On 1 April 1770 the Endeavour left New Zealand, heading south-west. Lieutenant Zachary Hicks sighted Australia’s south-eastern coast on 19 April 1770, the first recorded European to have observed the east side. Following Cook’s naming tradition, Hicks was awarded with a gallon of rum and the site named after him – thereafter Point Hicks (now in Victoria).
However, Cook inaccurately recorded the coordinates of Point Hicks’ geographic location, as he’d also done earlier with Rakiura Island off the southern tip of New Zealand and the island of Tasmania, which some historians suspect was a deliberate tactic to confuse French vessels looking to establish military bases in the South Pacific region.
On 23 April, whilst charting the east coast as the Endeavour sailed north, Cook recorded observations of Aborigines at Brush Island near Bawley Point (250km south of Sydney), but couldn’t distinguish whether they had dark skin or were wearing black clothes.
On 28 April the Endeavour sailed into Kamay – the Eora nation people’s name for the bay that Cook initially called Stingray Bay (because they saw so many in the water) and later renamed Botany Bay due to the vast number of botanical specimens that were discovered. The Endeavour anchored alongside the southern peninsula the Aborigines called Kurnell, the regional name that remains today.
The following morning, Sunday 29 April 1770, Cook rowed ashore with a party of men in two boats to meet the natives of the Gweagle tribe resident in the small collection of bark huts on the Milgurrung Beach shoreline (now known as Silver Beach).
It was not a friendly encounter, as Cook’s party violated protocol by not awaiting an invitation to come ashore. The Aborigines quickly fled into the surrounding forest (albeit leaving behind a handful of children to whom Cook later gave beads), apart from two men who threw stones, fishing darts and a spear as Cook’s landing party approached.
From the boat Cook fired a warning from his musket aimed between the two, then fired a second loaded with ‘small shot’ (probably lead pellets), some of which struck one man in the leg, who grabbed a defensive shield instead of retreating.
A third shot fired over their heads had the effect of dispersing the two, then Isaac Smith, cousin of Cook’s wife, stepped ashore, achieving the distinction of being named the ‘first European to set foot on the Australian mainland’ (which wasn’t quite accurate) and he steadied the boat so Cook could disembark.
Cook’s party remained anchored in the bay for another eight days, gathering botanical specimens and documenting flora and fauna before continuing north, bypassing Sydney Harbour to the north (known to the Indigenous people along its south shores as Cadi), which Cook named Port Jackson and called ‘a safe anchorage’, despite not entering.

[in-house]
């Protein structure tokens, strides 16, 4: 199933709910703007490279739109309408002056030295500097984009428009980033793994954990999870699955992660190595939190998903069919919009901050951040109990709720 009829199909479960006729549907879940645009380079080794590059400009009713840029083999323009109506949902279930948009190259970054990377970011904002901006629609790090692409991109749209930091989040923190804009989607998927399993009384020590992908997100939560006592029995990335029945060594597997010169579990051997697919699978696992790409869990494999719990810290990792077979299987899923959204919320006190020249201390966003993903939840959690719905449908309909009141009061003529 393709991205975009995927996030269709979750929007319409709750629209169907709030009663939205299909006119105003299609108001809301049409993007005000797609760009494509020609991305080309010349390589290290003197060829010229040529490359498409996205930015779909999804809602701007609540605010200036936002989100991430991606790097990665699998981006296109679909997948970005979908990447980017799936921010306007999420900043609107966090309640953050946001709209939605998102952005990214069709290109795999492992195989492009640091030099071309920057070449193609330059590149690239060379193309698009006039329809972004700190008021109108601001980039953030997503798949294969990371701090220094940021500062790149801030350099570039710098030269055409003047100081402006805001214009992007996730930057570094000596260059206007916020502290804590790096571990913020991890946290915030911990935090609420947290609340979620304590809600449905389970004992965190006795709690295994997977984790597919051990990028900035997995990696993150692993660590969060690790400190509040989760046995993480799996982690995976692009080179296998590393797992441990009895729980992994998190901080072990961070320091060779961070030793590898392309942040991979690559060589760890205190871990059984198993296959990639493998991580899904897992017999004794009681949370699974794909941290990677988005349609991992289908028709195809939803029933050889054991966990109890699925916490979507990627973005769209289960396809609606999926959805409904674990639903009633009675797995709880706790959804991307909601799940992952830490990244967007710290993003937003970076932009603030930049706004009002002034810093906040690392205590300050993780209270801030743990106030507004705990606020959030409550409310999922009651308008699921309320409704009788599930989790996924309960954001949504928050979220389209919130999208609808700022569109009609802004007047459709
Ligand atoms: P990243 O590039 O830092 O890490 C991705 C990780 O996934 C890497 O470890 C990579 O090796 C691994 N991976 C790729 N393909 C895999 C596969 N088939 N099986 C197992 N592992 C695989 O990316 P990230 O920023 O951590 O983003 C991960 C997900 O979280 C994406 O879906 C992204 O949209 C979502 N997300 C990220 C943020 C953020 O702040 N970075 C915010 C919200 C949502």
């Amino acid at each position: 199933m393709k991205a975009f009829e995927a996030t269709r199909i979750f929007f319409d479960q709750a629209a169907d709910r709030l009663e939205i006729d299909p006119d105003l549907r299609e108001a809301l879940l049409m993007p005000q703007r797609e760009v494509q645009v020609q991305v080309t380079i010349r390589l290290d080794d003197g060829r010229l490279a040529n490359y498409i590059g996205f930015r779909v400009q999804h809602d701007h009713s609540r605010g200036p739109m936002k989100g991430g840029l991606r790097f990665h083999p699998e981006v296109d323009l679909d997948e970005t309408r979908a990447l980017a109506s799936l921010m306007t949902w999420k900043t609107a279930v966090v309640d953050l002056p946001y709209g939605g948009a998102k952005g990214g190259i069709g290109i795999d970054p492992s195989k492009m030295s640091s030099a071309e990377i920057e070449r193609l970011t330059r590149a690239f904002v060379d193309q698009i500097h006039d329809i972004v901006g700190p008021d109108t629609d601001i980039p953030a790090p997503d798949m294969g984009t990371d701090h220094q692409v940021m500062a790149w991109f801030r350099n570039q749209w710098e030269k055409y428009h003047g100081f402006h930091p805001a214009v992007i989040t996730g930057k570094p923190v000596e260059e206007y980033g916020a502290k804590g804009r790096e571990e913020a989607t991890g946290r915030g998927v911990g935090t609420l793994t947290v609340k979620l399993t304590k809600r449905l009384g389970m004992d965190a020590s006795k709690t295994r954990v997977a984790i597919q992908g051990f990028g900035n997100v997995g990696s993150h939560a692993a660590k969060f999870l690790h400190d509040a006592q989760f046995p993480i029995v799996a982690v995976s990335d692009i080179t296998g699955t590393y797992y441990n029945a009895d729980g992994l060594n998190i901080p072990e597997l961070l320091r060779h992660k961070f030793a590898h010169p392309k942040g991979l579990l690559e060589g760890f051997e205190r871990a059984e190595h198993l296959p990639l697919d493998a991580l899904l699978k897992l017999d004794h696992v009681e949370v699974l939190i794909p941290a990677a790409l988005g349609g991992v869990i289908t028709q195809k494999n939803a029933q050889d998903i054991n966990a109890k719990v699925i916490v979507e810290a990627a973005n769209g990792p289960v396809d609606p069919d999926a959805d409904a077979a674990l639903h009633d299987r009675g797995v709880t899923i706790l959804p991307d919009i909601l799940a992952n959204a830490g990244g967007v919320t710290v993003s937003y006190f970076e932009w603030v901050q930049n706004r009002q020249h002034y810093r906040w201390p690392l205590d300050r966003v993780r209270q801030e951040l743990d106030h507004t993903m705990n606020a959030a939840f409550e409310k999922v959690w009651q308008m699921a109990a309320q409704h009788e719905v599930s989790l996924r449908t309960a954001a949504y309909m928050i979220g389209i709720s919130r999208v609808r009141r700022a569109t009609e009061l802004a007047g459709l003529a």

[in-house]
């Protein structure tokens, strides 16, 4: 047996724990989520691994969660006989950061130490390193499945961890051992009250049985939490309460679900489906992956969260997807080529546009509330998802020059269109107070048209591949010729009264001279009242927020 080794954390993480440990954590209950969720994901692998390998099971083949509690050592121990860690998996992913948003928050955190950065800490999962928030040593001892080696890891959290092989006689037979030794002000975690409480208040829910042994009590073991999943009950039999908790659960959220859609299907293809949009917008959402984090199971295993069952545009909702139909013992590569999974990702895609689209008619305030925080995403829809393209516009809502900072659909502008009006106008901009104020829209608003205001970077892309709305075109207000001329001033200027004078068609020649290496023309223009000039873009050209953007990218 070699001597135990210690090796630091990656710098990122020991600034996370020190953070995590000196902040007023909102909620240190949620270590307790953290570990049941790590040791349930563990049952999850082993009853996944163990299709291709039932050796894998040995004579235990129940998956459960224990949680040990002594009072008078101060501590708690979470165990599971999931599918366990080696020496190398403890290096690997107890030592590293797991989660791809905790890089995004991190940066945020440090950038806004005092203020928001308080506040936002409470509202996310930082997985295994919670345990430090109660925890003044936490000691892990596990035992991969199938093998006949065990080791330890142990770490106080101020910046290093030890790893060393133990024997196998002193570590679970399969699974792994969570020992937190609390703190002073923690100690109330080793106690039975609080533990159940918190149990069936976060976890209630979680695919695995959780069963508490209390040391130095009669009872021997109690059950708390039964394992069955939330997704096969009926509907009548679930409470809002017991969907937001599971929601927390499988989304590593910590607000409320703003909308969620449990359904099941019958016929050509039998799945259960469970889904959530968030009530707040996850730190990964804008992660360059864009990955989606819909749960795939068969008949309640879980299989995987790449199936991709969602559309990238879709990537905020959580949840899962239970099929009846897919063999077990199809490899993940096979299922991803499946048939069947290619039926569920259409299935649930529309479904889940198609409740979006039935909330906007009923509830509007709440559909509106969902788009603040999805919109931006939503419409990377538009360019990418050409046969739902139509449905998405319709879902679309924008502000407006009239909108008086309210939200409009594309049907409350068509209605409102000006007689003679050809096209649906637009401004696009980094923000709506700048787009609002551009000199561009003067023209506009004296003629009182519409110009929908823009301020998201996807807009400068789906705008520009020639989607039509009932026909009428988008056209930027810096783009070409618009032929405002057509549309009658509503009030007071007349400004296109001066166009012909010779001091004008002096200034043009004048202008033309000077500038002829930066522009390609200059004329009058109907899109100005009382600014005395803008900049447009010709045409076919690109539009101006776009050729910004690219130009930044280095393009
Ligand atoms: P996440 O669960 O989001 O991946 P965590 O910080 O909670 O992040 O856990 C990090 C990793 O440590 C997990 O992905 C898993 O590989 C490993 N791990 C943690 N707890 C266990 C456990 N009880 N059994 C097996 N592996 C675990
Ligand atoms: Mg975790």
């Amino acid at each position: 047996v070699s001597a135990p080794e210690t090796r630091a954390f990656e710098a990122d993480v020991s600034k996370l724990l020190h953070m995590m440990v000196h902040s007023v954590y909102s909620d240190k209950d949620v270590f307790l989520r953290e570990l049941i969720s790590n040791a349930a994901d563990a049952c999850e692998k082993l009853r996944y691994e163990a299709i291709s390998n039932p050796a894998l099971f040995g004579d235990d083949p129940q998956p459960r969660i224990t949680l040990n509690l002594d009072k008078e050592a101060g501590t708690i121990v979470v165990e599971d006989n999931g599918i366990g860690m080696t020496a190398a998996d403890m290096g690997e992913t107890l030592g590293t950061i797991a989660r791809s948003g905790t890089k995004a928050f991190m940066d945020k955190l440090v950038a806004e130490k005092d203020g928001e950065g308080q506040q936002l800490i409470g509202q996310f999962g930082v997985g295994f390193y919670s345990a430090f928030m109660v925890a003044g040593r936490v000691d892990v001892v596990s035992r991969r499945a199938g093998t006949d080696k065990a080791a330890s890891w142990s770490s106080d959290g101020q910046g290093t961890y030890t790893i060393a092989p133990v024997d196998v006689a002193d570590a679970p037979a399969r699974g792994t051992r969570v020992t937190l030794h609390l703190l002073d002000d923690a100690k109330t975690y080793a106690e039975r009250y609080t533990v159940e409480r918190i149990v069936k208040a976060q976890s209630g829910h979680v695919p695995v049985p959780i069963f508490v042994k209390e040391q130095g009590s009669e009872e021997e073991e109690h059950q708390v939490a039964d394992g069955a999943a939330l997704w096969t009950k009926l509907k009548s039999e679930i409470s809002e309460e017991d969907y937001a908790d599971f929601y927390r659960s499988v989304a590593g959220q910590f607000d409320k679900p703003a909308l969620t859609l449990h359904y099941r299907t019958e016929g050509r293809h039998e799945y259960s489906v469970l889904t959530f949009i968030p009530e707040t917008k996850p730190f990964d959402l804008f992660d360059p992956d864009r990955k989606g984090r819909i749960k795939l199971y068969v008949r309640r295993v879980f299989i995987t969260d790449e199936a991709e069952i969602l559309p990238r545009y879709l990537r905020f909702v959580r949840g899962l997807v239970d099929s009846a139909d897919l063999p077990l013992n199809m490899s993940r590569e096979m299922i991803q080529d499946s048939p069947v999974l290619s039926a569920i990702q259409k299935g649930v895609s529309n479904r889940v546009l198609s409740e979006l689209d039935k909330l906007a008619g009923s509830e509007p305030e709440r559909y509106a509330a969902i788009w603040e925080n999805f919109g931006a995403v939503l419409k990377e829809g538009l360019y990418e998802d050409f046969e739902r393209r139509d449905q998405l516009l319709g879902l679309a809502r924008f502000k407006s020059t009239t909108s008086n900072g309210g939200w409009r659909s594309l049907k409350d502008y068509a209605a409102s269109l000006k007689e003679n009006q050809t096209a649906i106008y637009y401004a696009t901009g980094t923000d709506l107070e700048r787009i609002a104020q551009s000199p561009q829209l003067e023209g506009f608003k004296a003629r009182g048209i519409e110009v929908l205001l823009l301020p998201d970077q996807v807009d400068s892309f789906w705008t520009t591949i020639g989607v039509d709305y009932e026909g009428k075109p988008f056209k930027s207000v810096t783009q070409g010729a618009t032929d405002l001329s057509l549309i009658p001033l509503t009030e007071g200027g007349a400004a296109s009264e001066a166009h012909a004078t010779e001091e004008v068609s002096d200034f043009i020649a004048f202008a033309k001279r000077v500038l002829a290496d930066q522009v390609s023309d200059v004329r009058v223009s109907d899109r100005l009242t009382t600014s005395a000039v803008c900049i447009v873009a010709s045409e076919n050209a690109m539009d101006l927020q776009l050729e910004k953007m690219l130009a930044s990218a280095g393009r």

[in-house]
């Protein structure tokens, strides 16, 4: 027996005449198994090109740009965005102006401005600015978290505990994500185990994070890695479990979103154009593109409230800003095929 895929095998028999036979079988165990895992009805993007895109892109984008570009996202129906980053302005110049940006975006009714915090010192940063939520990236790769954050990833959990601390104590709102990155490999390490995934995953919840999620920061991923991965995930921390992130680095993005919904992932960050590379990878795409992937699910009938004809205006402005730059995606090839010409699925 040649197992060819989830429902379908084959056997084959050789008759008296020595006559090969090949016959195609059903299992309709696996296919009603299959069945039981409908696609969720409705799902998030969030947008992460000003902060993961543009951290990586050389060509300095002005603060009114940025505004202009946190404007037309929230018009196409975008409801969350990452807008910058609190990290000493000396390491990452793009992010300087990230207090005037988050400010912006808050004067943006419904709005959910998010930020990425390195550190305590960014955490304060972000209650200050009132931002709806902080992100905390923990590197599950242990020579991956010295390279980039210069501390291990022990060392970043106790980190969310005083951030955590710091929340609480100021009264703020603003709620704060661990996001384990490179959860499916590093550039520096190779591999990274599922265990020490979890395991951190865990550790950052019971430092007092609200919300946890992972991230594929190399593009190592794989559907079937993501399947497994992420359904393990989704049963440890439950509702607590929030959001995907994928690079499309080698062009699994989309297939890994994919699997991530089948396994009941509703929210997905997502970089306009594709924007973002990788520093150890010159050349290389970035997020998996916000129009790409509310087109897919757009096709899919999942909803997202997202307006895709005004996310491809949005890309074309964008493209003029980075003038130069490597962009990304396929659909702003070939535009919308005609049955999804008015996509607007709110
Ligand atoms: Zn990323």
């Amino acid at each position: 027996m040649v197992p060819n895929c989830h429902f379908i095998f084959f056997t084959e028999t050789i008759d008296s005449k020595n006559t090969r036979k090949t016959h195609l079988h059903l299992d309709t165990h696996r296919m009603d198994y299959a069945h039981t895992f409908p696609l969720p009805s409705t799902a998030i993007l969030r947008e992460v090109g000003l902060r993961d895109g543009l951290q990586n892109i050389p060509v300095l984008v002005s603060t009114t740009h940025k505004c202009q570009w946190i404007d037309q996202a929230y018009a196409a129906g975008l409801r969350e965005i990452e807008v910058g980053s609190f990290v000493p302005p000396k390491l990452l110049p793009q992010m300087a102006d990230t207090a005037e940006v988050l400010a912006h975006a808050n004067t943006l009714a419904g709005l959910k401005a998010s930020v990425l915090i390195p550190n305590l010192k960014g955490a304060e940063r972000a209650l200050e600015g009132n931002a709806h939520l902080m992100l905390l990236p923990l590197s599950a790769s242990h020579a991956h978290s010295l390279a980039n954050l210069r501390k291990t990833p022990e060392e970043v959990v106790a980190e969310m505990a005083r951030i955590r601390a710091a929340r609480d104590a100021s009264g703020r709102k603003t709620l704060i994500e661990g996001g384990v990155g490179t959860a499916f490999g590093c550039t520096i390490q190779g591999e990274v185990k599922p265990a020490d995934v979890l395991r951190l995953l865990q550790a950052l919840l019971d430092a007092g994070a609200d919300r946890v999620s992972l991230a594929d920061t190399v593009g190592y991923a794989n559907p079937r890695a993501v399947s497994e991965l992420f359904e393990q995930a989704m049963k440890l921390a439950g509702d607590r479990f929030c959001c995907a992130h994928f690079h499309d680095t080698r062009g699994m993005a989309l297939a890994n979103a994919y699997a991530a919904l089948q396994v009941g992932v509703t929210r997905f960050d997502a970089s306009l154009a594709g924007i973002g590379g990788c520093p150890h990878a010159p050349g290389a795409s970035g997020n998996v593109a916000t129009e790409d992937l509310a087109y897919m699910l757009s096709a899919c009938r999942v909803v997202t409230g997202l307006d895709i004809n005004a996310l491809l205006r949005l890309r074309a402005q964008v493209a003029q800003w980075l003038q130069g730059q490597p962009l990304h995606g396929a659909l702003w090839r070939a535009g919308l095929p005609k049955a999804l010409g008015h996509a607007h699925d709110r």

Three months later, after a near-cataclysmic running aground on a shoal of the Great Barrier Reef (which necessitated emergency repairs and a delay of seven weeks), on 22 Aug 1770 Cook reached an island in the Endeavour Strait off the northern tip of Cape York peninsula. Cook claimed possession of the entire east coast he had just charted for Britain and named the island Possession Island.
During their week in Botany Bay, Cook’s party had several skirmishes with the Indigenous population, who refused gifts of cloth and a dead bird, although they accepted nails and beads that were left in their deserted camp.
The Britons also buried seaman Forby Sutherland, for whom the region south of Botany Bay is now named, after he succumbed to tuberculosis.
Cook’s crew sourced water from a hole the Aborigines dug in the sand on Milgurrung Beach, fed by a small stream that still trickles into the bay, which Cook described as “ample fresh water”. That description was key to the First Fleet choosing Sydney as the site for its penal colony 18 years later, enthusiastically endorsed by Cook’s celebrity naturalist Joseph Banks (he who famously described the newly-claimed continent as ‘terra nullius’ – empty of people).
Joseph Banks was the main driving force for the British colonisation of Australia for a convict settlement, eventually launched as a flotilla of ships known as the First Fleet.
However, upon the First Fleet’s arrival in January 1788, Captain Arthur Philip noted Cook’s water supply at Kurnell was not sustainable for a garrison of marines, settlers and collection of 732 convicts, and relocated to the next harbour north, Cadi (Port Jackson). There they found a more reliable water supply in Warrane (Sydney Cove) from where the colony of New South Wales began.